I had an interesting question come in: Can you paint American Flyer train track? You can, if you’re careful about it. There could be a couple of reasons to want do that. Here’s what you need to know about painting electric train track and why you might want to do such a thing.
Ironically, the main reasons to do it are to make old track look less rusty than it is, or to make new track look old and rusty.
A.C. Gilbert provided a wiring diagram with its train sets and transformers. But if your American Flyer transformer wiring diagram went missing after all these decades, not to worry. I have you covered. Here are some tips for American Flyer transformer hook up for the best possible operation while using as little wire as possible.
Gilbert was more consistent than some of its competitors when it came to its transformers. But some of Gilbert’s terminology may have made it so simple as to make it confusing.
When the weather turns cold, people frequently ask me where they can buy a Lionel train these days. Then they check prices on their phone and follow up with a second question: Why are Lionel trains so expensive?
There was a time when Lionel built electric trains in the kinds of quantities that game consoles are today. That isn’t the case anymore. But even considering today’s smaller economies of scale, Lionel trains never really were inexpensive once you factor for inflation.
I was talking to a friend the other day about trains and especially about rust. He was very concerned about being able to get the trains out next year and enjoy them without having to clean or refurbish them again. Here’s the best way to store Lionel trains.
The best way to store Lionel trains is in the living space of your home. Try to avoid storing them in a garage or attic if you can. A basement is OK if it’s not too damp. The box they came in is ideal, but there are acceptable substitutes. You also need to be careful how you wrap them.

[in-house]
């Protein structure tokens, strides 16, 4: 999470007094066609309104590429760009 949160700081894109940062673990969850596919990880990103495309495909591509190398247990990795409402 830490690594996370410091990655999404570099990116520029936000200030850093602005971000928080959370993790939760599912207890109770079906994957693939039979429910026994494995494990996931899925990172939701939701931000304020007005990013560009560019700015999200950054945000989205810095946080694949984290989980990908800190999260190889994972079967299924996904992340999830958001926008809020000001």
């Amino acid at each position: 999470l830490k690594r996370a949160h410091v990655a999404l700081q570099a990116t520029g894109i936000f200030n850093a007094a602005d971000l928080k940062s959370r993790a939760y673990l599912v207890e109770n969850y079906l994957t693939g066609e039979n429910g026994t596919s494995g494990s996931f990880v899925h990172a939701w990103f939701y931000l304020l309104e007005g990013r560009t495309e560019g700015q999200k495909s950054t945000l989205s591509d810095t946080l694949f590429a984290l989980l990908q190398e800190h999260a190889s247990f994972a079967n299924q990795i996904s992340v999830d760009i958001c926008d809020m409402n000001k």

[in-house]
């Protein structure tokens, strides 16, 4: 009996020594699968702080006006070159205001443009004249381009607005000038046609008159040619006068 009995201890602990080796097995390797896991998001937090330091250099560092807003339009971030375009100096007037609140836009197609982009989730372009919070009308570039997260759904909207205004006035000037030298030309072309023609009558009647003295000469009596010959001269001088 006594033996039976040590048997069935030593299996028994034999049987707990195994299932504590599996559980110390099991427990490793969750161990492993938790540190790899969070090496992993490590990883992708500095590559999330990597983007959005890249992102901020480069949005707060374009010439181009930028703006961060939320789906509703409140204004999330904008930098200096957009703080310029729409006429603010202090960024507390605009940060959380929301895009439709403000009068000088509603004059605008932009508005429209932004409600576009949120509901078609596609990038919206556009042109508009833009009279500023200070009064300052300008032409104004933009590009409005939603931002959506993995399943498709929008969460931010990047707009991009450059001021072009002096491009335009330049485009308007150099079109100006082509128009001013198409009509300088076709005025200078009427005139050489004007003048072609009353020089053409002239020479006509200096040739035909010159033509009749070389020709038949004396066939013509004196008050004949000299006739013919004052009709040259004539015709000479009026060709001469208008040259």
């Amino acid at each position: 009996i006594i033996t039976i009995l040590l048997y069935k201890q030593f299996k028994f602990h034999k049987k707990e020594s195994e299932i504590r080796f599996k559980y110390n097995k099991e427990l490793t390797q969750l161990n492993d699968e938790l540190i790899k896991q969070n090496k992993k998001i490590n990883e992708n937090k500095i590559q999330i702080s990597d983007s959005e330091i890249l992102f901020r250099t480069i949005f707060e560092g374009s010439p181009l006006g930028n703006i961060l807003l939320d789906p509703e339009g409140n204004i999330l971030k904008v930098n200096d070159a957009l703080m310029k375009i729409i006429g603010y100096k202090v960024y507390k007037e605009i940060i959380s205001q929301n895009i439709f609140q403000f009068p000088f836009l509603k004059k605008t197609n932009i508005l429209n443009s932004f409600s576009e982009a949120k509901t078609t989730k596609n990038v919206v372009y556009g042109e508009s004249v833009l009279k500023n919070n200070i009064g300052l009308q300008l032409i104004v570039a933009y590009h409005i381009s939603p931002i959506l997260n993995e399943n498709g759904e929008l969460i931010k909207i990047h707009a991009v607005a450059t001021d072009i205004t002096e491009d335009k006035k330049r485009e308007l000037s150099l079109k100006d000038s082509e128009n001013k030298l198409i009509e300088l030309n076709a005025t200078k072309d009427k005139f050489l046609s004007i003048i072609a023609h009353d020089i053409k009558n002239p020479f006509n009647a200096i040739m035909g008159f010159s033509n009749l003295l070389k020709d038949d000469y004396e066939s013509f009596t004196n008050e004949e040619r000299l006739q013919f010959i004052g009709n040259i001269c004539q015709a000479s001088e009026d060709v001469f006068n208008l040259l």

Diecast toys first appeared on the market in the 1920s, but the conservative Marx was slow to adopt it. Diecast toys from the 1920s and even much of the 1930s often have issues with breaking down over time. By the early 1940s, toymakers had worked out the issues. So early in 1941, Marx started developing its first diecast train, the Marx 999 locomotive.
Marx intended for the 999 to be a 1/64 scale locomotive to compete with American Flyer’s 1/64 scale O gauge line. It’s unclear how many Marx 999s made it out the door in 1941. Marx did sell limited numbers of them in 1942, but the start of World War II curtailed toy production. I’ve seen 1942 sets that would have included a 999, but Marx substituted whatever other locomotives they had on hand to sell through its inventory. Marx reintroduced the 999 in 1946 and produced it until 1959.
A couple of years ago, I spied a couple of lonely galvanized village houses in the seasonal section at Kmart. My wife told me that galvanized Christmas village buildings were popular and laughed at the irony that I was buying them, not her.
The largest maker of toy trains in the United States in the early 20th century was Ives, an old-line toy company headquartered in Bridgeport, Conn. Ives trains retained a following long after the company who made them went bankrupt. MTH produces reproduction Ives electric trains even today.
K-Line was a manufacturer of O gauge electric trains and accessories from approximately 1980 to 2010. Its scrappy, value-oriented approach to the hobby endeared K-Line trains to many of its customers.
K-Line Electric Trains and Lionel tended to target one another in their advertisements. They referred to one another as “Brand K” and “Brand L.” In 2005, the rivalry turned to litigation, which eventually resulted in K-Line admitting wrongdoing, going out of business, and Lionel licensing and selling products under the K-Line name from 2006 to 2010.